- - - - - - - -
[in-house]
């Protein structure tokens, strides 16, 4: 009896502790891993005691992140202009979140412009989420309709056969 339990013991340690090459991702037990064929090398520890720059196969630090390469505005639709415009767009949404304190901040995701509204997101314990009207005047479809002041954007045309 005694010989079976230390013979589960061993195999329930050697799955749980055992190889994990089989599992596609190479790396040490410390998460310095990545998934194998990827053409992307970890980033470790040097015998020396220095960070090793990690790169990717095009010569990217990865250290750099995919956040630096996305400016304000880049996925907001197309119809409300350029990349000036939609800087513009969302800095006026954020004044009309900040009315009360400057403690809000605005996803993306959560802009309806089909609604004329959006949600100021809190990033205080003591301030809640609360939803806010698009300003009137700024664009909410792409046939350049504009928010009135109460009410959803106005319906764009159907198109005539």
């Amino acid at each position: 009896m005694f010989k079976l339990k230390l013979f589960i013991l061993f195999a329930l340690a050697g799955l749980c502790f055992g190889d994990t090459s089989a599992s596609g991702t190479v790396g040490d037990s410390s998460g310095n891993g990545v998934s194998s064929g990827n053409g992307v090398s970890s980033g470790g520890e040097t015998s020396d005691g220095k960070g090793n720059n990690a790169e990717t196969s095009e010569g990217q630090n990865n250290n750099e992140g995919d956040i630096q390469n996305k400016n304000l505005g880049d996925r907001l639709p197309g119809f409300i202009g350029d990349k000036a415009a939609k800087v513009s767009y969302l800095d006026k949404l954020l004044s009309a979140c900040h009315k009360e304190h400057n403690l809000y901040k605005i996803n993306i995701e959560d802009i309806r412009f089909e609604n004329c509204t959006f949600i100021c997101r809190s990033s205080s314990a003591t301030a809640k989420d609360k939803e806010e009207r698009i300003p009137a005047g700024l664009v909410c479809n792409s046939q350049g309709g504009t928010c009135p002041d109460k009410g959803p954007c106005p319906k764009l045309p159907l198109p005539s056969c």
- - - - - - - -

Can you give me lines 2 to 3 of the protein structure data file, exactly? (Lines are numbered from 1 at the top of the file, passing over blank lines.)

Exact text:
């Protein structure tokens, strides 16, 4: 009896502790891993005691992140202009979140412009989420309709056969 339990013991340690090459991702037990064929090398520890720059196969630090390469505005639709415009767009949404304190901040995701509204997101314990009207005047479809002041954007045309 005694010989079976230390013979589960061993195999329930050697799955749980055992190889994990089989599992596609190479790396040490410390998460310095990545998934194998990827053409992307970890980033470790040097015998020396220095960070090793990690790169990717095009010569990217990865250290750099995919956040630096996305400016304000880049996925907001197309119809409300350029990349000036939609800087513009969302800095006026954020004044009309900040009315009360400057403690809000605005996803993306959560802009309806089909609604004329959006949600100021809190990033205080003591301030809640609360939803806010698009300003009137700024664009909410792409046939350049504009928010009135109460009410959803106005319906764009159907198109005539």
């Amino acid at each position: 009896m005694f010989k079976l339990k230390l013979f589960i013991l061993f195999a329930l340690a050697g799955l749980c502790f055992g190889d994990t090459s089989a599992s596609g991702t190479v790396g040490d037990s410390s998460g310095n891993g990545v998934s194998s064929g990827n053409g992307v090398s970890s980033g470790g520890e040097t015998s020396d005691g220095k960070g090793n720059n990690a790169e990717t196969s095009e010569g990217q630090n990865n250290n750099e992140g995919d956040i630096q390469n996305k400016n304000l505005g880049d996925r907001l639709p197309g119809f409300i202009g350029d990349k000036a415009a939609k800087v513009s767009y969302l800095d006026k949404l954020l004044s009309a979140c900040h009315k009360e304190h400057n403690l809000y901040k605005i996803n993306i995701e959560d802009i309806r412009f089909e609604n004329c509204t959006f949600i100021c997101r809190s990033s205080s314990a003591t301030a809640k989420d609360k939803e806010e009207r698009i300003p009137a005047g700024l664009v909410c479809n792409s046939q350049g309709g504009t928010c009135p002041d109460k009410g959803p954007c106005p319906k764009l045309p159907l198109p005539s056969c």